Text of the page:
As an actor, writer, producer, and director of films and stage plays, the New Orleans-born Tyler Perry began his career as a dramatist in 1992. When inspired by [[Performer~P76901~Oprah Winfrey~oprahwinfrey]] to channel his creativity through writing, Perry put pen to paper as a method of healing the wounds that lingered from a painful childhood. His first production, entitled I Know I've Been Changed, hit the stage to rapturous reviews in 1997, and following a collaborative period with [[Performer~P286118~Bishop T.D. Jakes~tdjakes]] that resulted in the plays Woman, Thou Art Loosed and Behind Closed Doors, Perry flew solo to create cantankerous 68-year-old grandmother Mabel "Madea" Simmons (whom Perry played, in full drag) in I Can Do Bad All by Myself around 2000 A slew of Madea-based projects were quick to follow, and shortly thereafter Perry joined Grammy Award-winner [[Performer~P448373~Kelly Price~kellyprice]] for the play Why Did I Get Married?. His plays garnered countless fans thanks to Perry's trademark practice of releasing them on home video. Throughout this period, many credited Perry with resuscitating (and reinventing) African-American theater; in the process, Perry's first eight plays reportedly earned a cumulative gross of over 75 million dollars in ticket and video sales.
Perry didn't fully enter the public spotlight, however, until he cropped up in mid-2005 with the oddball A-lister [[Feature~V321036~Diary of a Mad Black Woman~tylerperrysdiaryofamadblackwoman]], self-adapted from his own hit play. This story of an African-American woman Helen McCarter ([[Performer~P215305~Kimberly Elise~kimberlyelise]]) struggling to rebound after a painful separation, whose life is invaded (in more ways than one) by the obnoxious, loudmouthed, chainsaw-wielding (!) Madea, [[Feature~V321036~Diary~tylerperrysdiaryofamadblackwoman]] -- a bizarre combination of domestic melodrama, violent, racially-oriented farce, and Christian proselytizing -- understandably left many critics running for the exit, but, of course, ticket buyers prevailed. The film scored with its intended African-American audience and grossed a healthy 50 million dollars (it ranked as number one at the box office during February 2005), leading to an early 2006 sequel, [[Feature~V306457~Madea's Family Reunion~madeasfamilyreunion]], this one written and directed by Perry.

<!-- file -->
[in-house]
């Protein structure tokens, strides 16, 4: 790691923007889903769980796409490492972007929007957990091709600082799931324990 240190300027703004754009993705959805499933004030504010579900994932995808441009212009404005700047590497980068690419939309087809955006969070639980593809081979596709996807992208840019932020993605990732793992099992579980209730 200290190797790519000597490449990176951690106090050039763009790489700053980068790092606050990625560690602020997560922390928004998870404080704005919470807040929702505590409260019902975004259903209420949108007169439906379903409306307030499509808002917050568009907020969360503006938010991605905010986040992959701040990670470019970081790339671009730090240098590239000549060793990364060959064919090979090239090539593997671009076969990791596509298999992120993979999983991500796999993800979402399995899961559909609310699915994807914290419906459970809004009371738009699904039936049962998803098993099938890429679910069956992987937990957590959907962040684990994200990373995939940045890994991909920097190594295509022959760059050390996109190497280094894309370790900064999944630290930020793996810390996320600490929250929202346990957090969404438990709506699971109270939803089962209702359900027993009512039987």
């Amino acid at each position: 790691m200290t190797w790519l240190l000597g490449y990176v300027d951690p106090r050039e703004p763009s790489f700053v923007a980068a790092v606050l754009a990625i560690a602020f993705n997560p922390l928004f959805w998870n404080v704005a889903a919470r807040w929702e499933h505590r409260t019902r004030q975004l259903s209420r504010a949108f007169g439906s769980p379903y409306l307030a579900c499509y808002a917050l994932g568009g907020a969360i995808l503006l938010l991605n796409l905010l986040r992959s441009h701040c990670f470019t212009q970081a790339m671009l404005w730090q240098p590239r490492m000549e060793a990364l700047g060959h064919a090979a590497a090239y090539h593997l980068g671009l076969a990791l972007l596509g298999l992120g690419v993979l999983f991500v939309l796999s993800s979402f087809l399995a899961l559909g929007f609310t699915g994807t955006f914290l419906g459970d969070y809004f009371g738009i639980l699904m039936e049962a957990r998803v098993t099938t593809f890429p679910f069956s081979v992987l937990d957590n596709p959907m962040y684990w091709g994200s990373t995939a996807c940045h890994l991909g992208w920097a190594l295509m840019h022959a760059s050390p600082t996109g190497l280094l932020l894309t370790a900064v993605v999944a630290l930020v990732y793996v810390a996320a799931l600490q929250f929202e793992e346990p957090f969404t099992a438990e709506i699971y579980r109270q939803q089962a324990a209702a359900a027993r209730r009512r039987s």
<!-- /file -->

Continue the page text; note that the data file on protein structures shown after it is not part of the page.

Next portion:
Either because Perry's talent had matured within a year or because the press had grown accustomed to the playwright-cum-filmmaker's defiantly unconventional style, critics were slightly kinder about the sophomore Madea outing, which benefits from finely-felt supporting turns by the legendary [[Performer~P72317~Cicely Tyson~cicelytyson]] and Maya Angelou. Like its predecessor, [[Feature~V306457~Reunion~madeasfamilyreunion]] struck box office gold, and even topped [[Feature~V321036~Diary~tylerperrysdiaryofamadblackwoman]]'s net, reeling in an estimated 63.3 million dollars in international grosses. Perry then scrapped the Madea character for a tertiary cinematic outing, [[Feature~V359014~Tyler Perry's Daddy's Little Girls~tylerperrysdaddyslittlegirls]]. This romantic dramedy concerns Monty ([[Performer~P270025~Idris Elba~idriselba]]), a financially strapped African-American mechanic who loses custody of his children to his drug-pushing ex-wife, and then falls in love with the beautiful attorney ([[Performer~P267979~Gabrielle Union~gabrielleunion]]) whom he hires to get the children back. Increasingly prolific on stage and screen in the following years, Perry continued packing fans into theaters with Madea Goes to Jail (2009), I Can Do Bad All By Myself (also 2009), Good Deeds (2012) and Madea's Witness Protection while simultaneously making a mark on television as creator of the hit sitcom Tyler Perry's House of Payne. ~ Jason Buchanan, Rovi